CNN did many of its live shots from outside The Living Room Coffee Shop & Vintage Decor, a restored carriage house and farm implement building on Main Street that opened in November.

"Some people are scared, some are not concerned at all," said Angie Ditmeyer, owner of the spacious shop that features original wood floors and ceilings. "I think people would like to get back to a normal life."

There was a semblance to that Friday morning when Fox 11 television out of Green Bay had a live report, not from downtown Clintonville but from the banks of the Wolf River in Shiocton where the sturgeon are spawning earlier than usual because of the warm weather.

Founded in 1861, Clintonville is a mostly out-of-the-way community about 40 miles west of Green Bay. However, the city is a major manufacturing hub with companies like Walker Forge, Seagrave Fire Apparatus and Creative Converting.

Sandy Yaeger, executive director of the Clintonville Chamber of Commerce, already has this time next year circled on her calendar and is thinking of an event (possibly Tremorfest?) that could join other community festivals such as next month's wine and beer tasting event, Cork and Caps, the Fireman's Festival in August and the Fall Frenzy in September.


"Maybe we could have dancing in the street and really loud music," Yaeger said.

At Cindy B's Pub & Grill, owner Cindy Beery (I am not making that up), had a paranormal group from Manitowoc visit and felt at least one of the booms, which caused liquor bottles to rattle behind the bar.

"It's been a fun week," said Beery, who has owned the place for 23 years. "I've heard my share of good stories."

Brian Sullivan was excited about the quakes. The Madison Area Technical College student drove from Madison on Wednesday with a laptop computer and digital audio recorder hoping to capture the sounds. It proved a tough task. He was clearly in need of sleep when I saw him Thursday afternoon. He had set up shop in the City Council chambers and was subsisting on mild cheddar cheese and Ritz crackers.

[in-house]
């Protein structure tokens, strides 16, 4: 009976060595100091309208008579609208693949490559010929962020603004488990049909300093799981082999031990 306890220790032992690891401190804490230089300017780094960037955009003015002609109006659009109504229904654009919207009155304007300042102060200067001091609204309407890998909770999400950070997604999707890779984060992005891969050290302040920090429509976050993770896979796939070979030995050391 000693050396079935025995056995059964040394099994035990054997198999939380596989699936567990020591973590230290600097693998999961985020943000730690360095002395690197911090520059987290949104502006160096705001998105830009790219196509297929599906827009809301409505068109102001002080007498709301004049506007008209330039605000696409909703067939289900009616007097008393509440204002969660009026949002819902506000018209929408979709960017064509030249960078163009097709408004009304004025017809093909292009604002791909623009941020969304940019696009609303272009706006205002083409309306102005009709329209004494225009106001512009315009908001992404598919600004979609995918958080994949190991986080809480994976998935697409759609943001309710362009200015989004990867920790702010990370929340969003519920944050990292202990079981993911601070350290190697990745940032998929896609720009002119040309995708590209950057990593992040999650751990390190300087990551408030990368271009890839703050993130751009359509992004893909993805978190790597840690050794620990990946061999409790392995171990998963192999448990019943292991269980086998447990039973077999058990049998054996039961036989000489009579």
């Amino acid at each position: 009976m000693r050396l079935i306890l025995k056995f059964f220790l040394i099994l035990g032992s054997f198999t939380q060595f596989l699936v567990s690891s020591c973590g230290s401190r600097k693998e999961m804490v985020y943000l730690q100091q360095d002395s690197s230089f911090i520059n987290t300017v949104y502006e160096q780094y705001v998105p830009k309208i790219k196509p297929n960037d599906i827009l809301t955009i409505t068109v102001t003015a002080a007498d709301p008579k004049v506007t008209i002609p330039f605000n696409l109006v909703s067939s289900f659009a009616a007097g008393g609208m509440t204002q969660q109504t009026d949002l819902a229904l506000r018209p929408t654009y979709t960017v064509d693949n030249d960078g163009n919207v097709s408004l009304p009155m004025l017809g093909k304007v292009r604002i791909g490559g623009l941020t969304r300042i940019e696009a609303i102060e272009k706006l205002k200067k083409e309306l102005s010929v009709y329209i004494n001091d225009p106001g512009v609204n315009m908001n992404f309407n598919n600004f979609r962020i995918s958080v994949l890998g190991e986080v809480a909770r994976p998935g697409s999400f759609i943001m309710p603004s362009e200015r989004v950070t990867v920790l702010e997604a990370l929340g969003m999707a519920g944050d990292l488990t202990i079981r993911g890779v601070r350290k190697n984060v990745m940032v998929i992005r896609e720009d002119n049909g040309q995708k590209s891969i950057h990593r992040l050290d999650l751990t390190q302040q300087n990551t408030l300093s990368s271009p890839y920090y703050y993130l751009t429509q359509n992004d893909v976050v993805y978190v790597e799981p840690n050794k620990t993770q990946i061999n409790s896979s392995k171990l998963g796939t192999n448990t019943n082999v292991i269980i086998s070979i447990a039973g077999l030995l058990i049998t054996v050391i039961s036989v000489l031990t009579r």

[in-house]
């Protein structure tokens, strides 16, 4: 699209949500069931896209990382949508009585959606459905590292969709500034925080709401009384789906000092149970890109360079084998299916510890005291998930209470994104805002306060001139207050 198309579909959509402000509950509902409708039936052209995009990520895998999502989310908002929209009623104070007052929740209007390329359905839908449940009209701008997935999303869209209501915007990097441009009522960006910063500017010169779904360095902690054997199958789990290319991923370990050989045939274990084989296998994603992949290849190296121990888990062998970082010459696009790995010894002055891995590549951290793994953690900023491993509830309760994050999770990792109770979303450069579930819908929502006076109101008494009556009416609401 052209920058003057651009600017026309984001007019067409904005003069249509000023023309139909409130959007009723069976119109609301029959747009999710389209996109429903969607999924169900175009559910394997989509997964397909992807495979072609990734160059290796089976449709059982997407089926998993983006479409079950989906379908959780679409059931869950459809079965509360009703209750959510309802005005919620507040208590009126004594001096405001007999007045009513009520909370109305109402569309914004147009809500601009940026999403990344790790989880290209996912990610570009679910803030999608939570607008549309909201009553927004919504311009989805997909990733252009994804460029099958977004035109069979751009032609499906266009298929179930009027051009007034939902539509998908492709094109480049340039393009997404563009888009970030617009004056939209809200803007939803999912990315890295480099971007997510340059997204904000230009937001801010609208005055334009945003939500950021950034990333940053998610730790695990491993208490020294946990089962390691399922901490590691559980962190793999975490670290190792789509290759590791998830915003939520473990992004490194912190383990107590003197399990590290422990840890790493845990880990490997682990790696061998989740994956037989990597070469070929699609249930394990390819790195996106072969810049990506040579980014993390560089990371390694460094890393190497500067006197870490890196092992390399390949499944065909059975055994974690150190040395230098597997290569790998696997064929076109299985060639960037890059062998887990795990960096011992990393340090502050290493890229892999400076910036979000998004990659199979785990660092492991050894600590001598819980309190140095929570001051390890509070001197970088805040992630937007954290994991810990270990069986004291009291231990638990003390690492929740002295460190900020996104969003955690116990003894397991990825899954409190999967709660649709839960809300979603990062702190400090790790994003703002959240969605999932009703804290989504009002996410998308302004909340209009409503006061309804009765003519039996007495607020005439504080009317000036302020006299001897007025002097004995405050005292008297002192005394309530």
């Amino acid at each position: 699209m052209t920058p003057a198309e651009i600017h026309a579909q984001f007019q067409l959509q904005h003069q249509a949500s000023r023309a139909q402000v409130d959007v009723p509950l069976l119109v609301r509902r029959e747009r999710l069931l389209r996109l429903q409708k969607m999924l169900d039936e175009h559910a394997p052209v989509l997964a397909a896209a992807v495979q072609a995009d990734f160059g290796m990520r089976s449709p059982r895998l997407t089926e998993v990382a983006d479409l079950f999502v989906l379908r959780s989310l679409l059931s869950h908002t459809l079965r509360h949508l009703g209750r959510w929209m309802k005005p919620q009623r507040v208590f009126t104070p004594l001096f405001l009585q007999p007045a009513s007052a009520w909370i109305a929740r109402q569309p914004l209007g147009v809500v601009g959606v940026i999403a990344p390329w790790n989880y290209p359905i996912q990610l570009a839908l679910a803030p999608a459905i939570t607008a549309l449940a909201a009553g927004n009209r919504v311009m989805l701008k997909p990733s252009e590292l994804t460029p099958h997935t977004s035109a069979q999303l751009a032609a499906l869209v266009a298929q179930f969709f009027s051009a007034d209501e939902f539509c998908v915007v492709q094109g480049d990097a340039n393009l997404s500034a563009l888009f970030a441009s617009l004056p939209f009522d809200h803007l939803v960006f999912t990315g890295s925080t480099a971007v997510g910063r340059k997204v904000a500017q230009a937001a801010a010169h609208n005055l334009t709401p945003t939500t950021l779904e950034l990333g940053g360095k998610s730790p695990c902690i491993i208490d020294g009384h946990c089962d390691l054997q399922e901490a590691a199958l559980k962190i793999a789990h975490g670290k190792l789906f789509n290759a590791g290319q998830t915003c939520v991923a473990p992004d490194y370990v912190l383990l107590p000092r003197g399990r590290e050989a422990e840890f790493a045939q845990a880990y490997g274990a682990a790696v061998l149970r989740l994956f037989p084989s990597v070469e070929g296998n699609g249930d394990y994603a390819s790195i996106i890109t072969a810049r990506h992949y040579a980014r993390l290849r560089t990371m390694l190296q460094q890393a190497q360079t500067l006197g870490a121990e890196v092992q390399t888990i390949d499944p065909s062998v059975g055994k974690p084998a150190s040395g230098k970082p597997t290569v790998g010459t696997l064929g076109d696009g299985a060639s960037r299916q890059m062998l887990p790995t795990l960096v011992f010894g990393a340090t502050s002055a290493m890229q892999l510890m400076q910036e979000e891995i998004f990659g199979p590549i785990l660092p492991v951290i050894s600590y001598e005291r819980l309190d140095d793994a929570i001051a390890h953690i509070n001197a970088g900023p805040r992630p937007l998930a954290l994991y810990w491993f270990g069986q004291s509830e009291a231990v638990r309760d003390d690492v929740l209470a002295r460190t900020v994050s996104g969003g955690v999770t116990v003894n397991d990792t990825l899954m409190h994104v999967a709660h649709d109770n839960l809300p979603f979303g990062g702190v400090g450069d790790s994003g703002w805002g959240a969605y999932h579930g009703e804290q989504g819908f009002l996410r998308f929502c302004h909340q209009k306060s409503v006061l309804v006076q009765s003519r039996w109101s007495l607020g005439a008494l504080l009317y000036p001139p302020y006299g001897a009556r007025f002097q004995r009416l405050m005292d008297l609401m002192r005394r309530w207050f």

"It's been more media than scientists," Sullivan said. "You would think scientists would be all over this."

Cynthia Burke has a tale that will likely be remembered for years. The 28-year-old mother of three, and her husband, left town early Monday and spent a night in a Green Bay hotel because of the shaking in their home near W.A. Olen Park. They initially thought there was an animal in the house, which forced her husband to grab a baseball bat. She called police again Thursday when the house shook shortly after noon.

"I'm pretty sick of it," Burke said, her 3-year-old twins running circles in the driveway.

Judy Magee spent 45 years as a secretary at Clintonville High School before retiring in 2009. She's now the city's mayor. Magee, 65, said being able to provide answers for many confused, scared and tired residents, was helpful but surreal.


"This isn't exactly how we planned our week," Magee said.

Barry Adams covers regional news for the State Journal. Send him ideas for On Wisconsin at 608-252-6148 or by email at .

(c)2012 The Wisconsin State Journal (Madison, Wis.)